And if you sign up on a website on device A and want to access the same website later on device B, passkeys of course also take care of that.

  1. Click “Sign in”
  2. Select passkey
  3. Biometric or PIN
  4. Done

With passkeys, this simple and secure login flow will become true on all your devices, old or new, as long as you're signed in with the same platform account.

Now, how can passkeys get synchronized across multiple platforms, e.g., from your iPhone to your Windows notebook? That is not yet clear, although there are ideas already in testing that involve a QR code and Bluetooth LE to connect such two devices and let you use the passkey and biometric on your phone with, e.g., your nearby Windows device. Some may say that making this possible would be against the interests of the platform providers, especially those that aim for a high “lock-in” effect. But time will tell and we can certainly hope for the best.

What else can passkeys do?

Discoverable credentials

In technical terms, passkeys are so-called discoverable credentials. That means they not only allow passwordless logins, but they let you also forget your usernames (typically email addresses nowadays). In its first manifestation, the user experience of passkeys will probably look like this:

Sign in with a button with the text: Sign in with a passkeys.

The user can sign in with a passkey instead of username and password. The passkey selection UI is part of the operating system that can be triggered by the website.

When a passkey is created, it is unique to the website and to the user account it was created for. So, a passkey not only fulfills the roles of a password and a phishing-proof 2nd factor, it also contains a unique credential ID that can be resolved by the website to identify the associated user account.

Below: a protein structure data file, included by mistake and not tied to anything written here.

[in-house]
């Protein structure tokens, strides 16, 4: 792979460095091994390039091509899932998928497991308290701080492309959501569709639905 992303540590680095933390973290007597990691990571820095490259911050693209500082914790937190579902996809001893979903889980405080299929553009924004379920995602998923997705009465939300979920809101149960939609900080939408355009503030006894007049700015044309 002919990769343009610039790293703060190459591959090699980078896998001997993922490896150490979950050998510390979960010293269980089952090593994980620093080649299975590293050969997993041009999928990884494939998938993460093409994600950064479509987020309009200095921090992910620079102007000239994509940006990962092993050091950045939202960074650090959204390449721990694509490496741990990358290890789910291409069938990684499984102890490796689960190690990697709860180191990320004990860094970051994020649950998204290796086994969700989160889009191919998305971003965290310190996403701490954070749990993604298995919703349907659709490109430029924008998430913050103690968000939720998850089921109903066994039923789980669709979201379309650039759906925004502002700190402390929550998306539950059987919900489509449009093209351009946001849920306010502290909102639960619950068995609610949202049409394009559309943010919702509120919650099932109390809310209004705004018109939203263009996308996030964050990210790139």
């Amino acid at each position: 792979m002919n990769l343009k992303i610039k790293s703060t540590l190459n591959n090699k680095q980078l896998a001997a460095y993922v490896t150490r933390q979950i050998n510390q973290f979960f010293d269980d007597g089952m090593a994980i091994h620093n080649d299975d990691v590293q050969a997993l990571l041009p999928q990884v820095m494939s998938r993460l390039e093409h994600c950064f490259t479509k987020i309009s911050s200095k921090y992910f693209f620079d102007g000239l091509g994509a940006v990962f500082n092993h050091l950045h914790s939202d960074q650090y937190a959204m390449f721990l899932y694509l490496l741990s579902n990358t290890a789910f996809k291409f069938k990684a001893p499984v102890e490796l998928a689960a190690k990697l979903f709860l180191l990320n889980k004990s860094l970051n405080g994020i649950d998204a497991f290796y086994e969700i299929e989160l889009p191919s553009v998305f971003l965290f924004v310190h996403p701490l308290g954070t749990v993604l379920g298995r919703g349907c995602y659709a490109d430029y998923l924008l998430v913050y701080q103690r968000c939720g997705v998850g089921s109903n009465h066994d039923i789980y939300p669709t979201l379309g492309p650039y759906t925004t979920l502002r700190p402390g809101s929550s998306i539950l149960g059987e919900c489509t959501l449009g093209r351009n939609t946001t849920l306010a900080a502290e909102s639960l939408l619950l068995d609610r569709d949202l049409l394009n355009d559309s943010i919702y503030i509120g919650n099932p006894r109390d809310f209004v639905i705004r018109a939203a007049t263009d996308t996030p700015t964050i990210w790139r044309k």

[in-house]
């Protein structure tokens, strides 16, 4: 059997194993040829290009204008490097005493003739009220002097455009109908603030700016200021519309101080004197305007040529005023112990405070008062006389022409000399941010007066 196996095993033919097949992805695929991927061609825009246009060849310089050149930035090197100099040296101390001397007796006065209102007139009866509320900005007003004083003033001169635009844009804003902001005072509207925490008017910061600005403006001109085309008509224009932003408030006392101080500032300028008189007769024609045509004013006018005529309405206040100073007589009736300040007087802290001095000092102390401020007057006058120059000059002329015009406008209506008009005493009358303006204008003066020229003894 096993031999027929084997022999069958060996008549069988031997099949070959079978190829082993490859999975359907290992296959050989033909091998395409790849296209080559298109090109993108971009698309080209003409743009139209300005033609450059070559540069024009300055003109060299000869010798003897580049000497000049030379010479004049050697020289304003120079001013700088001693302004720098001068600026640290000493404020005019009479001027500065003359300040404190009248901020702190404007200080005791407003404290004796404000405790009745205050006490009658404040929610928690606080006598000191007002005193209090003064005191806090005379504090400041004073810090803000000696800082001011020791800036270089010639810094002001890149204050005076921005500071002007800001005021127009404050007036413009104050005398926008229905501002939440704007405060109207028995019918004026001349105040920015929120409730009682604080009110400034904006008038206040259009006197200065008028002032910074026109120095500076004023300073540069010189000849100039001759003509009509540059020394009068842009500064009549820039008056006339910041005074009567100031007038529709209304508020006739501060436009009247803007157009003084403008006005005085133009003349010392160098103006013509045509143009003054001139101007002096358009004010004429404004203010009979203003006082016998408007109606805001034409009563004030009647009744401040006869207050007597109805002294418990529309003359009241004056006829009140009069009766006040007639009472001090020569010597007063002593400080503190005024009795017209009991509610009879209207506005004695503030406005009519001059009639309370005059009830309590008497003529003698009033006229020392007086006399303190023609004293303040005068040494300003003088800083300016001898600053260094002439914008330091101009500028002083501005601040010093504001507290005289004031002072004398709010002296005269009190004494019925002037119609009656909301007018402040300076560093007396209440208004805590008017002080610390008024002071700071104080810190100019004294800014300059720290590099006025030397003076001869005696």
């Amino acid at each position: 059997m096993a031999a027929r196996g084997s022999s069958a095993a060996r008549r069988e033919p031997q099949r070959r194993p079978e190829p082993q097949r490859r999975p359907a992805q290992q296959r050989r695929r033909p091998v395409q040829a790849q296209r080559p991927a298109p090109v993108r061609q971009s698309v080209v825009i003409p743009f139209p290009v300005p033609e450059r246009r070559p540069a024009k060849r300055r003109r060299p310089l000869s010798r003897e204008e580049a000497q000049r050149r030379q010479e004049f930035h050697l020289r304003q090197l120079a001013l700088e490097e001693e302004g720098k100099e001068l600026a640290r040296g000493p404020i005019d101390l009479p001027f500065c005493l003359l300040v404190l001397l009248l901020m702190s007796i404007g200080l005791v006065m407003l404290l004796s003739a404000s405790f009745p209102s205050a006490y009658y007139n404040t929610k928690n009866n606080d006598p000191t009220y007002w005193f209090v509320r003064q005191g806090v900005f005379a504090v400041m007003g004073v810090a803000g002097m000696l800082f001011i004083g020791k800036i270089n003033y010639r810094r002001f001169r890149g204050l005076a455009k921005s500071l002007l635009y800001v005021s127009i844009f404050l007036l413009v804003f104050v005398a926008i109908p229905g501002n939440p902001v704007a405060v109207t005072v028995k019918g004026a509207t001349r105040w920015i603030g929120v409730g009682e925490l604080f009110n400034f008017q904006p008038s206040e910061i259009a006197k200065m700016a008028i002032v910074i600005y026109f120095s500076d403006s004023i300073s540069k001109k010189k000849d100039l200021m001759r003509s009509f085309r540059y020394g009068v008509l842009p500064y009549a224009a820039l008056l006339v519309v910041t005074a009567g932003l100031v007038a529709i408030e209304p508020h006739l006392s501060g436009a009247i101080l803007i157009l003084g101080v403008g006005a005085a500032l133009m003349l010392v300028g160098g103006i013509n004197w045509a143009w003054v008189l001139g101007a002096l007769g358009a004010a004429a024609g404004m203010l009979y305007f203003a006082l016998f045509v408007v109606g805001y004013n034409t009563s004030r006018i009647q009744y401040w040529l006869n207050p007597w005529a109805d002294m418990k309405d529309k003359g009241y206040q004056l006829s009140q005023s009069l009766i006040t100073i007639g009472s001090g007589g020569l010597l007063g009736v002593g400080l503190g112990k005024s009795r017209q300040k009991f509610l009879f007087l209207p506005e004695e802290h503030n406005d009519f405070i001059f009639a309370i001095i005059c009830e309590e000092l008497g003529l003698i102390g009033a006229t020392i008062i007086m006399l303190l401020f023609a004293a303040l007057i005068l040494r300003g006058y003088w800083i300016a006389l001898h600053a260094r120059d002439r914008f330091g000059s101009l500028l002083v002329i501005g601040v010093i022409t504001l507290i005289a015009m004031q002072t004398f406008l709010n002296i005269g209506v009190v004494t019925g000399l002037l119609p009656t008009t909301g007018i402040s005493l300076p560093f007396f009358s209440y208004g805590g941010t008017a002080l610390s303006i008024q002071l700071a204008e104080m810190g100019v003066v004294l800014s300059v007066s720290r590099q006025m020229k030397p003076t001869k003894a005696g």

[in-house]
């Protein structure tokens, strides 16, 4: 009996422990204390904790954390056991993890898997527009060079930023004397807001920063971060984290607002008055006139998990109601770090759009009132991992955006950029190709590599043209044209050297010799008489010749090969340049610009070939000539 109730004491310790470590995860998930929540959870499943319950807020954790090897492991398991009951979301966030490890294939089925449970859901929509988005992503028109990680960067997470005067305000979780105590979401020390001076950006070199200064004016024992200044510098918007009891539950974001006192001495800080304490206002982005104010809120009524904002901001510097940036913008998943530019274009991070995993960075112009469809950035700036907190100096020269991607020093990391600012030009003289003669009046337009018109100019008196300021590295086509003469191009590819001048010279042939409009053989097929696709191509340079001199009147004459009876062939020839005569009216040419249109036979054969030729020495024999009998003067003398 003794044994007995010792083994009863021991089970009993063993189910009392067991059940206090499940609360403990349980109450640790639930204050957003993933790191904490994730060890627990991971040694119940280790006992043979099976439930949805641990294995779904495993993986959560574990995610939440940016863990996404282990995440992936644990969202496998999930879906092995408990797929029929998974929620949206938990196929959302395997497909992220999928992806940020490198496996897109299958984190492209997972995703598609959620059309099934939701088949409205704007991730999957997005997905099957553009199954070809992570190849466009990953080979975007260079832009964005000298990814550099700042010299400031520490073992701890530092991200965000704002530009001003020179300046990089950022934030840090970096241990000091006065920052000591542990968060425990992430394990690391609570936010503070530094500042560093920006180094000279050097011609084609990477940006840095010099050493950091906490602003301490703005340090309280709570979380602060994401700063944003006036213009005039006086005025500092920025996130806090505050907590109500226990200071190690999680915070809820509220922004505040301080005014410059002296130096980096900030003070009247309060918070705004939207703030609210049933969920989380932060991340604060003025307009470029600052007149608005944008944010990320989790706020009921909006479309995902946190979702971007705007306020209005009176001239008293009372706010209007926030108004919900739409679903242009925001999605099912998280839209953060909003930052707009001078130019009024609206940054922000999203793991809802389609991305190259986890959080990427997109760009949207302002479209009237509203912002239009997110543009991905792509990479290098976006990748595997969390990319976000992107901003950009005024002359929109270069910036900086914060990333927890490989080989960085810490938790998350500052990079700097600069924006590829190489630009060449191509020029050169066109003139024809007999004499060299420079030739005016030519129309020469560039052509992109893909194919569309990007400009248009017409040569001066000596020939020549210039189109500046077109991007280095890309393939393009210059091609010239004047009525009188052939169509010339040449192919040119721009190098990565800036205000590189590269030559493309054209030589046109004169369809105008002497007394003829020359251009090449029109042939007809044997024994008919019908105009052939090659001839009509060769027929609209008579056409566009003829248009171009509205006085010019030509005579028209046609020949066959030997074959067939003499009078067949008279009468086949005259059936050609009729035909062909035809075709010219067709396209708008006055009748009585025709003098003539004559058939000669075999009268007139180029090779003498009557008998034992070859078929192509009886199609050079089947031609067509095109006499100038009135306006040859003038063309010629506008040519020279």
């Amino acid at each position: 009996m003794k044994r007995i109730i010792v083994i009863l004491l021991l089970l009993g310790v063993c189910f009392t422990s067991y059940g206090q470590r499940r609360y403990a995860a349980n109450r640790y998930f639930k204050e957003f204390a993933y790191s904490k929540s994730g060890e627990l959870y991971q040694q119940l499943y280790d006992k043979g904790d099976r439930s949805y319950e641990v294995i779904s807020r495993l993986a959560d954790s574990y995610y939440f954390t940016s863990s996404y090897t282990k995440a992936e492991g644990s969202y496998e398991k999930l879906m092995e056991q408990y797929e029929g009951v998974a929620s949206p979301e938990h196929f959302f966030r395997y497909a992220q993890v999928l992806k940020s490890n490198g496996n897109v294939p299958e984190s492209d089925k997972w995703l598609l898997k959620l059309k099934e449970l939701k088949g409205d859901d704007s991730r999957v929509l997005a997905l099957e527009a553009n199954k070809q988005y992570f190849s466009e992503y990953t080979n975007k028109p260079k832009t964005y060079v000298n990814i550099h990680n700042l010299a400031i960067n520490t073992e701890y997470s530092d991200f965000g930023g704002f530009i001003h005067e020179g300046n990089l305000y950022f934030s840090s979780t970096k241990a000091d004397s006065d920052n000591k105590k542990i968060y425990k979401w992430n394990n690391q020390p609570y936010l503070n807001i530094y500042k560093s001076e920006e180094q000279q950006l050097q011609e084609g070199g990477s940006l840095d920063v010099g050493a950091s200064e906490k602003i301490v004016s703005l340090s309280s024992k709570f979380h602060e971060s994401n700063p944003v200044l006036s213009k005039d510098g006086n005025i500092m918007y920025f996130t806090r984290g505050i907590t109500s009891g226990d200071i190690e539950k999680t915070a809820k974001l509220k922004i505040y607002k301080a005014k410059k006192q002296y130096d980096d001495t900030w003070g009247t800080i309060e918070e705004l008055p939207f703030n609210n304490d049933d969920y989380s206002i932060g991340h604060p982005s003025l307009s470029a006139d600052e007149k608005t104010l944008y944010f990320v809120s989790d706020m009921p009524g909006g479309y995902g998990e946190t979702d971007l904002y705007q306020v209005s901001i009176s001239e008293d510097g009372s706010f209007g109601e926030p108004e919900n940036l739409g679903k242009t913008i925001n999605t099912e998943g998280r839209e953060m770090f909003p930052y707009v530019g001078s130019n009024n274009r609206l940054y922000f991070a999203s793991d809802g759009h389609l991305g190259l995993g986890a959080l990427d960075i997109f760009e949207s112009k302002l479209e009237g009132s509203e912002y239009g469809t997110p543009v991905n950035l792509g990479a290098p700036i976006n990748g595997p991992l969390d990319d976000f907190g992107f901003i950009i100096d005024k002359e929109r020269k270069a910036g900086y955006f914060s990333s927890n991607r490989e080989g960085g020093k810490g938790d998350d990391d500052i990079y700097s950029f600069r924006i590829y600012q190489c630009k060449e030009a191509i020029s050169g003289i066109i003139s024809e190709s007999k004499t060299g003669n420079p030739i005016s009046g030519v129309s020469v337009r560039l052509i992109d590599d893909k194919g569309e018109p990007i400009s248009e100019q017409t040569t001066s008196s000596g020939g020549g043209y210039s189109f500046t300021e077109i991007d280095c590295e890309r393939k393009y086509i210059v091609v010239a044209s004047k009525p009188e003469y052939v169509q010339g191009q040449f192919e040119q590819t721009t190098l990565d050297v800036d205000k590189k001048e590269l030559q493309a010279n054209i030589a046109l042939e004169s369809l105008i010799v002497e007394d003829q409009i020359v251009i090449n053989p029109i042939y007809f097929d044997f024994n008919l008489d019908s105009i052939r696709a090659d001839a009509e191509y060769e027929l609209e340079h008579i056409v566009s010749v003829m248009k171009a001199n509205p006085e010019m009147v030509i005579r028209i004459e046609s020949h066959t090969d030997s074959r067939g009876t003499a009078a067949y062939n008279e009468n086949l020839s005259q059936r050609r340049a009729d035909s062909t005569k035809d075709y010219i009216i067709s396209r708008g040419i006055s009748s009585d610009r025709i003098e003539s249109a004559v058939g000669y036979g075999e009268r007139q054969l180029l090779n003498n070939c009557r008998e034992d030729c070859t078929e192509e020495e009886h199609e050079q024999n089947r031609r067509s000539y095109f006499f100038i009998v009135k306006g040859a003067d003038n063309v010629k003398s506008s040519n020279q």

You go to a website, click on a “Sign in with passkey” button, and after successfully authenticating with a biometric, the credential ID, together with the signature generated by the passkey, will automatically be sent to the website. And you’re in. Passwordless & “usernameless”.

Conditional UI

To avoid the passkey button and since non-passkey logins must still be possible as not everyone will immediately switch to passkeys, a concept called “Conditional UI” or "passkey autofill" is also part of the passkey agenda. When supported, available passkeys will be displayed by your browser in an autofill dropdown that opens directly under the username field of a login form. If no passkey is available, the user needs to type in their email address into the input field, as it is today. But if a passkey is available, it can be selected from a list and the flow will be as described above – minus the extra button, but “hidden” behind the username input instead. This allows for a very clean UI that always works, no matter if you use passkeys or not.

Visual with a email input.

Shameless plug

At Hanko, we've been following the development of passkeys since its very beginning and our open source authentication product is tailored around the passkey experience.

We’ll continue to optimize everything we do to allow for the best-possible user experience while at the same time providing the best-possible security. And while we’re at it, we’ll surely keep you posted, so stay tuned.

If you wanna chat with us about cool authentication technology, feel free to join our Slack community, we'd love to have you there.